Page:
Our story is complete!
We’ve reached the epic conclusion to our captivating plot, and all that’s left is a stellar ending.
Stories don’t just end abruptly, though.
Readers need wind-down time after the climax, which gives them closure and eases them out of the story. They need falling action, that space between a climax and conclusion that lets them let out their bated breath and enjoy the story’s ending.
What is Falling Action?
The falling action is an essential part of a story. It’s the transition piece, bringing readers from the climax into the resolution. The falling action often closes minor plot points and offers a slow release of tension as a story wraps up.
Examples of Falling Action
*Warning: Spoilers ahead for popular films from the original Star Wars Trilogy, Lord of the Rings, The Lion King, and the Indiana Jones Trilogy
Every great story has falling action.
In the Lord of the Rings, the eagles rescue Frodo and Sam from the pit of Mt. Doom, bringing them to Gondor, where they watch Aragon’s coronation and then journey back to the Shire.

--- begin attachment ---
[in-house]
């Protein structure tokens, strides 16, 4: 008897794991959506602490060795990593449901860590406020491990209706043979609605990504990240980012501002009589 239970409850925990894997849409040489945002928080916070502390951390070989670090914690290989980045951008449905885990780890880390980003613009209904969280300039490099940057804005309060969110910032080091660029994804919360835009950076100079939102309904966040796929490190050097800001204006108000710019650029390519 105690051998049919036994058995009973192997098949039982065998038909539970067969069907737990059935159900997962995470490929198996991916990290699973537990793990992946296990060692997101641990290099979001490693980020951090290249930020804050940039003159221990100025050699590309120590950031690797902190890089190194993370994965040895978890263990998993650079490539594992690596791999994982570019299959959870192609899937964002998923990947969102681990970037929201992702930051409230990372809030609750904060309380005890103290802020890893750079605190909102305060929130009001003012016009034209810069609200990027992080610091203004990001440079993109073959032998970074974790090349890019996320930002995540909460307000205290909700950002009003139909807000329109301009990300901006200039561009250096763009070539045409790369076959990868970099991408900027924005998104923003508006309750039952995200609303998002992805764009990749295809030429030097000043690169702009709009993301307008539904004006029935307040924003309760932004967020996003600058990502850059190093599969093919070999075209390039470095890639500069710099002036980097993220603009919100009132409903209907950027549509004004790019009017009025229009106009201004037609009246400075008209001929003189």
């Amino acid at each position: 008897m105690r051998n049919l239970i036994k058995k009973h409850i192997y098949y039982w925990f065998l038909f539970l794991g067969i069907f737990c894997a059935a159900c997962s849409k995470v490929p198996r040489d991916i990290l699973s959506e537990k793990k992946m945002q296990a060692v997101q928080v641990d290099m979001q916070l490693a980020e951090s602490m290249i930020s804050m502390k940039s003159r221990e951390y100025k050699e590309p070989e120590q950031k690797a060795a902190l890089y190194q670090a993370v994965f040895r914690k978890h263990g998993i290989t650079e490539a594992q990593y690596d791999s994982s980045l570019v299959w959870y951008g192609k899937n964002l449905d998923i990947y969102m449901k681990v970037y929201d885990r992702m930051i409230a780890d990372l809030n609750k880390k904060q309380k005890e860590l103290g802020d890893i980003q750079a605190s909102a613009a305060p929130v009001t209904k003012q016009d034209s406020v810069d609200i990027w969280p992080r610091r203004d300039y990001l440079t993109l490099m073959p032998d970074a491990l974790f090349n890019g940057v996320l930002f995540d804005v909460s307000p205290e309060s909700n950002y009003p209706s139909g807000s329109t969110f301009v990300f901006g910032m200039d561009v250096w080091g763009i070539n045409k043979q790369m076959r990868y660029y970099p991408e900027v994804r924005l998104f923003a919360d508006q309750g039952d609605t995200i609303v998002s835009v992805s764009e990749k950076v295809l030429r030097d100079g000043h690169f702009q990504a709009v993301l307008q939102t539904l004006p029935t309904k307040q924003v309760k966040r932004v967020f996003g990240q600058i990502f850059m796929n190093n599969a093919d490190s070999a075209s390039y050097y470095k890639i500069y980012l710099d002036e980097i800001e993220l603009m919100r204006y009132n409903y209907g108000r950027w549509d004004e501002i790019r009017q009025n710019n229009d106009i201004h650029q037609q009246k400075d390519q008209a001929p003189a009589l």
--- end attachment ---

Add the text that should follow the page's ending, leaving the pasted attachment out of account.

In Return of the Jedi, Luke holds a funeral for his father, then reunites with his friends on Endor after the Death Star and Emperor meet their ultimate demise.
Falling action sees Simba ascend Pride Rock, Romeo and Juliet’s parents discover the star-struck lovers, and the heroes escape the alien mothership in Independence Day.
Falling Action Relieves Tension
A story is a slow build-up of tension culminating in a pivotal moment that blows the tension in all directions. However, there is usually a little tension left over after the explosive moment, which needs to trickle off to allow audiences to process the climax and prepare for the story’s resolution.
A story’s falling action is essential for relieving that tension.
Falling Action Versus Resolution
Some stories jump swiftly from the climax to the resolution, making it difficult to parse out the falling action. The Indiana Jones movies are great examples.